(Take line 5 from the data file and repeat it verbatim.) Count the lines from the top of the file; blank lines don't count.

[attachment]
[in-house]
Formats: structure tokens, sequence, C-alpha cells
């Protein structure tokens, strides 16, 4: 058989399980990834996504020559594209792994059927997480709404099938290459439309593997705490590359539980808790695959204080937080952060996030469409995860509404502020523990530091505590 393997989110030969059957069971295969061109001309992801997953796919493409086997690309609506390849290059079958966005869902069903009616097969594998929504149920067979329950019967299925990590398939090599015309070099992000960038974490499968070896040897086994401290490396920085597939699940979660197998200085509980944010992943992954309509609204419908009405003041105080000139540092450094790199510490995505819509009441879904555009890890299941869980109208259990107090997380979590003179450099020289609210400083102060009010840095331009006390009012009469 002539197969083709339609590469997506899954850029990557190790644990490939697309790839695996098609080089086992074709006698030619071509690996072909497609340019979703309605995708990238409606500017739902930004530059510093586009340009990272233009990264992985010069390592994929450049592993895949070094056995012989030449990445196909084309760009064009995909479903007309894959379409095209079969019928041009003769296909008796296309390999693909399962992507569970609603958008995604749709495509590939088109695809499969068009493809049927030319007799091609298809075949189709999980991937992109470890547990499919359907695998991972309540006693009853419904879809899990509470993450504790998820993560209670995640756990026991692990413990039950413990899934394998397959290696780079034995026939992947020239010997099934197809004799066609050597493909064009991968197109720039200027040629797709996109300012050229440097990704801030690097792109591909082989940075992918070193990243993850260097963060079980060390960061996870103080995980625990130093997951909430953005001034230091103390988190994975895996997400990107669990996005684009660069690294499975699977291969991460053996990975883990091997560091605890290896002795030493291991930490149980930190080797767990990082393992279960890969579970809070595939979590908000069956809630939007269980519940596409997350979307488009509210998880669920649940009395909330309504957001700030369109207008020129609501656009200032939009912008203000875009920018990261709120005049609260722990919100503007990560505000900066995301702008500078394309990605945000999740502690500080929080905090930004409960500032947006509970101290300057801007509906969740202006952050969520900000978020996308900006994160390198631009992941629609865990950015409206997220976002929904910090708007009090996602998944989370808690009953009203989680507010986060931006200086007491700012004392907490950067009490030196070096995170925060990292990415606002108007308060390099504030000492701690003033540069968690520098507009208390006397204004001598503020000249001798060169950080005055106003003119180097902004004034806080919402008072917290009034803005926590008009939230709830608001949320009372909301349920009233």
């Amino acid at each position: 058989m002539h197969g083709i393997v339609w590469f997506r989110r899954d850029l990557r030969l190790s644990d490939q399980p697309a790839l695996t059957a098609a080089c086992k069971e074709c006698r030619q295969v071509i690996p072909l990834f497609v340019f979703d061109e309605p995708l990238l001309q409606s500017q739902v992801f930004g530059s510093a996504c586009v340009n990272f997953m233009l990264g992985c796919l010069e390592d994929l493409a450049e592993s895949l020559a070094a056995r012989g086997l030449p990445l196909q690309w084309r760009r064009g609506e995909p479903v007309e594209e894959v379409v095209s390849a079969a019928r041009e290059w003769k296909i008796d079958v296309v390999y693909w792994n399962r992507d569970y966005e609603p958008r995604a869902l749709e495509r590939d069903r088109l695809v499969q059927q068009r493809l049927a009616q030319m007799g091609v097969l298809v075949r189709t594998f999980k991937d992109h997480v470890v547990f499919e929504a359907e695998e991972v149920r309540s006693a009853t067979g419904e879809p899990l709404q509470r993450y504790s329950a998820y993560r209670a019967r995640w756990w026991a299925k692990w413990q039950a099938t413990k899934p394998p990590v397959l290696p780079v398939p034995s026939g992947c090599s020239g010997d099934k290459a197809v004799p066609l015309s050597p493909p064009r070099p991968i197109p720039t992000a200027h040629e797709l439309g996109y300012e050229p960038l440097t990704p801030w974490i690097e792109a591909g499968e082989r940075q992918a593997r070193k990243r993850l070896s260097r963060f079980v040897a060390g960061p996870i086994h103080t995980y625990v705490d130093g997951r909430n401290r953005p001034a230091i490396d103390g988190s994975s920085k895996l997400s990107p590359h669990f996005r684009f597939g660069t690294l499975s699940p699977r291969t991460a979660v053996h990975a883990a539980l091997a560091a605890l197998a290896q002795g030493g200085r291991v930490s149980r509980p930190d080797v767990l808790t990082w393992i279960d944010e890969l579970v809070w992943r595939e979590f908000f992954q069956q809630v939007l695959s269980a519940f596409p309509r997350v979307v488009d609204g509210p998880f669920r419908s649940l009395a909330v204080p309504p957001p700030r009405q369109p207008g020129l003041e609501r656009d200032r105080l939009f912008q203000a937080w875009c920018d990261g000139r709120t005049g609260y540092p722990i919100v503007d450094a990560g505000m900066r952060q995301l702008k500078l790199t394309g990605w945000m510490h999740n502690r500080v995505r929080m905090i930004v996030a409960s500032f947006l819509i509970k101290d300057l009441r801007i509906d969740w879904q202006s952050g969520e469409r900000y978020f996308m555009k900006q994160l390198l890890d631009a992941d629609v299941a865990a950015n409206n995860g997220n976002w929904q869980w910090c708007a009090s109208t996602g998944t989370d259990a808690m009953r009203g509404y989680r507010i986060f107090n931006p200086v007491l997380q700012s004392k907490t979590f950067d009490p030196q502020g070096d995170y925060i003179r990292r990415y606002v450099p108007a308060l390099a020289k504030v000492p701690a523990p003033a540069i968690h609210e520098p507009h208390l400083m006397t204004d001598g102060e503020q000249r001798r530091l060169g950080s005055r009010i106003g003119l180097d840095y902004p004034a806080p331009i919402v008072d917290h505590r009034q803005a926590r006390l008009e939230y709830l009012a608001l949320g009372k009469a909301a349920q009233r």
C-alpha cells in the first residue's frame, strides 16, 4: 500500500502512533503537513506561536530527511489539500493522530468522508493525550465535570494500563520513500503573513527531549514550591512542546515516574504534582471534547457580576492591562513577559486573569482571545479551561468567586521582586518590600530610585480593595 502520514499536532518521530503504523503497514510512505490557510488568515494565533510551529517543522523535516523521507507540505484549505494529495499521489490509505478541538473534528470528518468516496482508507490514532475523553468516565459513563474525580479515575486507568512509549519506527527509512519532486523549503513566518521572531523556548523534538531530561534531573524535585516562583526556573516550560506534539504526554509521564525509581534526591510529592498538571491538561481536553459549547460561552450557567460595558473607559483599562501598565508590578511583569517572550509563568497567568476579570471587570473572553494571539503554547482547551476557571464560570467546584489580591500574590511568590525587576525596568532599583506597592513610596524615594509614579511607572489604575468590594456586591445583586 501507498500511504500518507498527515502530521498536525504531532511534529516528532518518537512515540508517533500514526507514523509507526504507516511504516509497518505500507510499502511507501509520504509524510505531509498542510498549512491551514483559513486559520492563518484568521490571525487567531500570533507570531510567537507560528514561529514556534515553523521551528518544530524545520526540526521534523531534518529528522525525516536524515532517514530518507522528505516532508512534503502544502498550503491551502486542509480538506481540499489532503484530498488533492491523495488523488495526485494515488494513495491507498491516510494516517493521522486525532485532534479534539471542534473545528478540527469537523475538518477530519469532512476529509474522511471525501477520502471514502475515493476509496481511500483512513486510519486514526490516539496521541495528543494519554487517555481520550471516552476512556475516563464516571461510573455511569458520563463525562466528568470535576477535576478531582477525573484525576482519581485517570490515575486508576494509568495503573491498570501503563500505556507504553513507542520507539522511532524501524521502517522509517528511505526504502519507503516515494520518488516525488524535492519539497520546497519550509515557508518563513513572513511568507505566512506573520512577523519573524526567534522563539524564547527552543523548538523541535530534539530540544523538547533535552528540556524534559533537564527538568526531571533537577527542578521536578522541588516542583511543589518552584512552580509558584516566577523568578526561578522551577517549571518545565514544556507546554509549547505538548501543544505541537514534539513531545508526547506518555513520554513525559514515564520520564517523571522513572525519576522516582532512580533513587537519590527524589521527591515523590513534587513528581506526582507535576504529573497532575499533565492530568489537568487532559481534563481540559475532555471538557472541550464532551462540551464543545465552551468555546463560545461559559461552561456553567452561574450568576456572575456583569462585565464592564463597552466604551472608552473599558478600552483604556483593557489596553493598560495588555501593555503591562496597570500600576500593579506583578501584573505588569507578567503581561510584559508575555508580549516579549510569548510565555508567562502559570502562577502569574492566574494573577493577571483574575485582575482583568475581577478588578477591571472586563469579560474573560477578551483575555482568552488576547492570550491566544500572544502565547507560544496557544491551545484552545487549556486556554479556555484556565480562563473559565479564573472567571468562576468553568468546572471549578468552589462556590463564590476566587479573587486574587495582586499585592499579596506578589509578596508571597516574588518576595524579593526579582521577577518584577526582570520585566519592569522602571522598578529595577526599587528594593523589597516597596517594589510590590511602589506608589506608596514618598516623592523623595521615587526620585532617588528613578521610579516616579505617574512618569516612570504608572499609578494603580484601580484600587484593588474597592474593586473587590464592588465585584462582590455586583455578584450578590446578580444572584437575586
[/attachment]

C-alpha cells in the first residue's frame, strides 16, 4: 500500500502512533503537513506561536530527511489539500493522530468522508493525550465535570494500563520513500503573513527531549514550591512542546515516574504534582471534547457580576492591562513577559486573569482571545479551561468567586521582586518590600530610585480593595 502520514499536532518521530503504523503497514510512505490557510488568515494565533510551529517543522523535516523521507507540505484549505494529495499521489490509505478541538473534528470528518468516496482508507490514532475523553468516565459513563474525580479515575486507568512509549519506527527509512519532486523549503513566518521572531523556548523534538531530561534531573524535585516562583526556573516550560506534539504526554509521564525509581534526591510529592498538571491538561481536553459549547460561552450557567460595558473607559483599562501598565508590578511583569517572550509563568497567568476579570471587570473572553494571539503554547482547551476557571464560570467546584489580591500574590511568590525587576525596568532599583506597592513610596524615594509614579511607572489604575468590594456586591445583586 501507498500511504500518507498527515502530521498536525504531532511534529516528532518518537512515540508517533500514526507514523509507526504507516511504516509497518505500507510499502511507501509520504509524510505531509498542510498549512491551514483559513486559520492563518484568521490571525487567531500570533507570531510567537507560528514561529514556534515553523521551528518544530524545520526540526521534523531534518529528522525525516536524515532517514530518507522528505516532508512534503502544502498550503491551502486542509480538506481540499489532503484530498488533492491523495488523488495526485494515488494513495491507498491516510494516517493521522486525532485532534479534539471542534473545528478540527469537523475538518477530519469532512476529509474522511471525501477520502471514502475515493476509496481511500483512513486510519486514526490516539496521541495528543494519554487517555481520550471516552476512556475516563464516571461510573455511569458520563463525562466528568470535576477535576478531582477525573484525576482519581485517570490515575486508576494509568495503573491498570501503563500505556507504553513507542520507539522511532524501524521502517522509517528511505526504502519507503516515494520518488516525488524535492519539497520546497519550509515557508518563513513572513511568507505566512506573520512577523519573524526567534522563539524564547527552543523548538523541535530534539530540544523538547533535552528540556524534559533537564527538568526531571533537577527542578521536578522541588516542583511543589518552584512552580509558584516566577523568578526561578522551577517549571518545565514544556507546554509549547505538548501543544505541537514534539513531545508526547506518555513520554513525559514515564520520564517523571522513572525519576522516582532512580533513587537519590527524589521527591515523590513534587513528581506526582507535576504529573497532575499533565492530568489537568487532559481534563481540559475532555471538557472541550464532551462540551464543545465552551468555546463560545461559559461552561456553567452561574450568576456572575456583569462585565464592564463597552466604551472608552473599558478600552483604556483593557489596553493598560495588555501593555503591562496597570500600576500593579506583578501584573505588569507578567503581561510584559508575555508580549516579549510569548510565555508567562502559570502562577502569574492566574494573577493577571483574575485582575482583568475581577478588578477591571472586563469579560474573560477578551483575555482568552488576547492570550491566544500572544502565547507560544496557544491551545484552545487549556486556554479556555484556565480562563473559565479564573472567571468562576468553568468546572471549578468552589462556590463564590476566587479573587486574587495582586499585592499579596506578589509578596508571597516574588518576595524579593526579582521577577518584577526582570520585566519592569522602571522598578529595577526599587528594593523589597516597596517594589510590590511602589506608589506608596514618598516623592523623595521615587526620585532617588528613578521610579516616579505617574512618569516612570504608572499609578494603580484601580484600587484593588474597592474593586473587590464592588465585584462582590455586583455578584450578590446578580444572584437575586